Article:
In speaking of Iran's stubborn refusal to abandon research that could lead to the production of nuclear weapons, French leaders have been using quite martial language.
On 27 August 2007, Nicolas Sarkozy set the tone in his foreign affairs speech to a gathering of French ambassadors: "Iran equipped with nuclear weapons would be unacceptable." He stated that UN sanctions—such as Resolution 1737 of the Security Council, adopted on 23 December 2006—were the only means of avoiding a catastrophic choice "between the Iranian bomb and the bombing of Iran".
This morning, Bernard Kouchner, French minister of Foreign Affairs, declared that we must "get ready for the worst, where the worst means war".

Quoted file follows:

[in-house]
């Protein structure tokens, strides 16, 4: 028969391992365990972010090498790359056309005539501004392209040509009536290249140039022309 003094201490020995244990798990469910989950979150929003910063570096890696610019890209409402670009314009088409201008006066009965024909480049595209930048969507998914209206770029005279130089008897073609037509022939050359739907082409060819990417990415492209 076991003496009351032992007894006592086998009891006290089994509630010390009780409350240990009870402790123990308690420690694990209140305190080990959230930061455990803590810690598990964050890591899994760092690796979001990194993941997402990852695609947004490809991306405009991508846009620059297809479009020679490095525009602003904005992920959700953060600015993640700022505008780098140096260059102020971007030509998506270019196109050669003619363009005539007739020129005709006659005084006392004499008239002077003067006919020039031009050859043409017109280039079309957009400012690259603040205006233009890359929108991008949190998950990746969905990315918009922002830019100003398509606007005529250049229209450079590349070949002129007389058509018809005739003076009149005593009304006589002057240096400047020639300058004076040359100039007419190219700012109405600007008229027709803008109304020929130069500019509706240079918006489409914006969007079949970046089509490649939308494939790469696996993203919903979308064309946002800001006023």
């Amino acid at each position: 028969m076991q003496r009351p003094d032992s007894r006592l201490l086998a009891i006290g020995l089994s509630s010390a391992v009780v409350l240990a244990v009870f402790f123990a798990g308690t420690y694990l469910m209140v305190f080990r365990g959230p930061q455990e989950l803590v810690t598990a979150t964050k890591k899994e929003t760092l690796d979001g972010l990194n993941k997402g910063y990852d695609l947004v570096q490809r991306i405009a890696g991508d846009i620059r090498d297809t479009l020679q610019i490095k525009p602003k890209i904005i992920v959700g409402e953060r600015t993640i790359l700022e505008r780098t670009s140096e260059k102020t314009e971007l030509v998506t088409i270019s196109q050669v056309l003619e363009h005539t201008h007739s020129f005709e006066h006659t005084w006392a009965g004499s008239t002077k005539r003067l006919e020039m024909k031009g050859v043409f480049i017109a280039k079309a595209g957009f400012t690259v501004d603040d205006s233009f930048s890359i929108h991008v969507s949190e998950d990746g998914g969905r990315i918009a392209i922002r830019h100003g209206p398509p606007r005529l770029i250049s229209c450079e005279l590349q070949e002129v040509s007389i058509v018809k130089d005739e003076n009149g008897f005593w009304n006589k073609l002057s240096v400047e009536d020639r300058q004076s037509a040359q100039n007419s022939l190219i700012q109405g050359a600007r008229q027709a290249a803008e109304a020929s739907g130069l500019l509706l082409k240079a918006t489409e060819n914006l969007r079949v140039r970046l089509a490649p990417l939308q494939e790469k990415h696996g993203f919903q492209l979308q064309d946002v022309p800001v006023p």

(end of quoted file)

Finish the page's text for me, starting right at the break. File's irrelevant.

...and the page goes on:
This afternoon, François Fillon, French prime minister, said that Iran "must understand that the tension is extreme". Then he backed up Kouchner by affirming: "The world is faced with a real threat of the existence of an Iranian nuclear weapon."
Do these bellicose words from Sarkozy, Kouchner and Fillon mean that France is getting geared up to envisage an attack of Iran? Certainly not, because Sarkozy has made it clear that force is not the right solution to this problem. They are merely pointing out explicitly that an atmosphere of potential warfare will exist as long as the UN sanctions approach has not been strengthened. In any case, the situation will probably become clearer after the forthcoming Washington meeting between the six nations [China, France, Germany, Russia, UK, USA] that are examining the possibility of extending the existing sanctions.